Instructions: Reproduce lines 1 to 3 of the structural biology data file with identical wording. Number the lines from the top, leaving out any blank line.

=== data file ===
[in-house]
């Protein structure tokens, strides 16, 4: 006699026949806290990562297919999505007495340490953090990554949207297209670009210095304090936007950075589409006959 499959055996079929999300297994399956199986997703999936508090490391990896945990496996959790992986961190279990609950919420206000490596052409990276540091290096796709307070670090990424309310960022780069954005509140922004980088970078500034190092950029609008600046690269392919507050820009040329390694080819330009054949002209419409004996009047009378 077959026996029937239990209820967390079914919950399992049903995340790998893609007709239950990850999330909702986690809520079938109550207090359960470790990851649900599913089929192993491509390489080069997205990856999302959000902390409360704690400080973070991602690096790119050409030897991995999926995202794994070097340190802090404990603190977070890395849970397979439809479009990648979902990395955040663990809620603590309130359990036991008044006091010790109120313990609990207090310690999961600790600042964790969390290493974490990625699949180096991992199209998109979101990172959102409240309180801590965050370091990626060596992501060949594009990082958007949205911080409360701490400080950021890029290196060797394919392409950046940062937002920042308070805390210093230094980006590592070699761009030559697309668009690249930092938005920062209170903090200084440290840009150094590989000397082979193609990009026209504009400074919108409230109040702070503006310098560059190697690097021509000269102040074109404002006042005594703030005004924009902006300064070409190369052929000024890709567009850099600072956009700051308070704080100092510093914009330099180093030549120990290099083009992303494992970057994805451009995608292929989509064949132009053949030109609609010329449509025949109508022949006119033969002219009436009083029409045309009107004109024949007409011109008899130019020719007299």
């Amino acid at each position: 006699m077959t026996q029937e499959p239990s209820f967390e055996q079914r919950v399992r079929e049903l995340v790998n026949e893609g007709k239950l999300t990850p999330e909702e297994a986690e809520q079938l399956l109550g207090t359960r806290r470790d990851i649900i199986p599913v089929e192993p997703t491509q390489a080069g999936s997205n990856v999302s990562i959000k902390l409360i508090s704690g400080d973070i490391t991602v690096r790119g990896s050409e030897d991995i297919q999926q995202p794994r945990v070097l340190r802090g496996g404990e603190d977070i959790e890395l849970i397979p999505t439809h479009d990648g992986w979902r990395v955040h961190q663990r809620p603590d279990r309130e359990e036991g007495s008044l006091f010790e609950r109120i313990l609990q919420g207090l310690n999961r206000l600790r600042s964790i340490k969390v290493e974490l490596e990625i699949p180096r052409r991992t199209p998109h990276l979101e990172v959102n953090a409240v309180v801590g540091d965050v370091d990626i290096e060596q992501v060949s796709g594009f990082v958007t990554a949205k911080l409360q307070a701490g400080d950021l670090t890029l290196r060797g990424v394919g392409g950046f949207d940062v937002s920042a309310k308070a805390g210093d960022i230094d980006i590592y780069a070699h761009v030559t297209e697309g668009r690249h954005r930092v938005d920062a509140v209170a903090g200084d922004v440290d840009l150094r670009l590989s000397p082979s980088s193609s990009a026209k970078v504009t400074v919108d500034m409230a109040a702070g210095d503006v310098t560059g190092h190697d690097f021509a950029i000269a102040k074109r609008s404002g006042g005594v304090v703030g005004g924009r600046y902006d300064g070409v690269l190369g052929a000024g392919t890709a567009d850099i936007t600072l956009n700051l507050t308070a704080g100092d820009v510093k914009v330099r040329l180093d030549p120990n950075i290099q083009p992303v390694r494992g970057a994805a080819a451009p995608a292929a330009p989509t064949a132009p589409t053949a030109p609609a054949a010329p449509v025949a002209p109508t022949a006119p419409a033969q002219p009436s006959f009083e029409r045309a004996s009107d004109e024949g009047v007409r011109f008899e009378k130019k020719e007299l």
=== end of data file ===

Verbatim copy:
[in-house]
């Protein structure tokens, strides 16, 4: 006699026949806290990562297919999505007495340490953090990554949207297209670009210095304090936007950075589409006959 499959055996079929999300297994399956199986997703999936508090490391990896945990496996959790992986961190279990609950919420206000490596052409990276540091290096796709307070670090990424309310960022780069954005509140922004980088970078500034190092950029609008600046690269392919507050820009040329390694080819330009054949002209419409004996009047009378 077959026996029937239990209820967390079914919950399992049903995340790998893609007709239950990850999330909702986690809520079938109550207090359960470790990851649900599913089929192993491509390489080069997205990856999302959000902390409360704690400080973070991602690096790119050409030897991995999926995202794994070097340190802090404990603190977070890395849970397979439809479009990648979902990395955040663990809620603590309130359990036991008044006091010790109120313990609990207090310690999961600790600042964790969390290493974490990625699949180096991992199209998109979101990172959102409240309180801590965050370091990626060596992501060949594009990082958007949205911080409360701490400080950021890029290196060797394919392409950046940062937002920042308070805390210093230094980006590592070699761009030559697309668009690249930092938005920062209170903090200084440290840009150094590989000397082979193609990009026209504009400074919108409230109040702070503006310098560059190697690097021509000269102040074109404002006042005594703030005004924009902006300064070409190369052929000024890709567009850099600072956009700051308070704080100092510093914009330099180093030549120990290099083009992303494992970057994805451009995608292929989509064949132009053949030109609609010329449509025949109508022949006119033969002219009436009083029409045309009107004109024949007409011109008899130019020719007299």
């Amino acid at each position: 006699m077959t026996q029937e499959p239990s209820f967390e055996q079914r919950v399992r079929e049903l995340v790998n026949e893609g007709k239950l999300t990850p999330e909702e297994a986690e809520q079938l399956l109550g207090t359960r806290r470790d990851i649900i199986p599913v089929e192993p997703t491509q390489a080069g999936s997205n990856v999302s990562i959000k902390l409360i508090s704690g400080d973070i490391t991602v690096r790119g990896s050409e030897d991995i297919q999926q995202p794994r945990v070097l340190r802090g496996g404990e603190d977070i959790e890395l849970i397979p999505t439809h479009d990648g992986w979902r990395v955040h961190q663990r809620p603590d279990r309130e359990e036991g007495s008044l006091f010790e609950r109120i313990l609990q919420g207090l310690n999961r206000l600790r600042s964790i340490k969390v290493e974490l490596e990625i699949p180096r052409r991992t199209p998109h990276l979101e990172v959102n953090a409240v309180v801590g540091d965050v370091d990626i290096e060596q992501v060949s796709g594009f990082v958007t990554a949205k911080l409360q307070a701490g400080d950021l670090t890029l290196r060797g990424v394919g392409g950046f949207d940062v937002s920042a309310k308070a805390g210093d960022i230094d980006i590592y780069a070699h761009v030559t297209e697309g668009r690249h954005r930092v938005d920062a509140v209170a903090g200084d922004v440290d840009l150094r670009l590989s000397p082979s980088s193609s990009a026209k970078v504009t400074v919108d500034m409230a109040a702070g210095d503006v310098t560059g190092h190697d690097f021509a950029i000269a102040k074109r609008s404002g006042g005594v304090v703030g005004g924009r600046y902006d300064g070409v690269l190369g052929a000024g392919t890709a567009d850099i936007t600072l956009n700051l507050t308070a704080g100092d820009v510093k914009v330099r040329l180093d030549p120990n950075i290099q083009p992303v390694r494992g970057a994805a080819a451009p995608a292929a330009p989509t064949a132009p589409t053949a030109p609609a054949a010329p449509v025949a002209p109508t022949a006119p419409a033969q002219p009436s006959f009083e029409r045309a004996s009107d004109e024949g009047v007409r011109f008899e009378k130019k020719e007299l």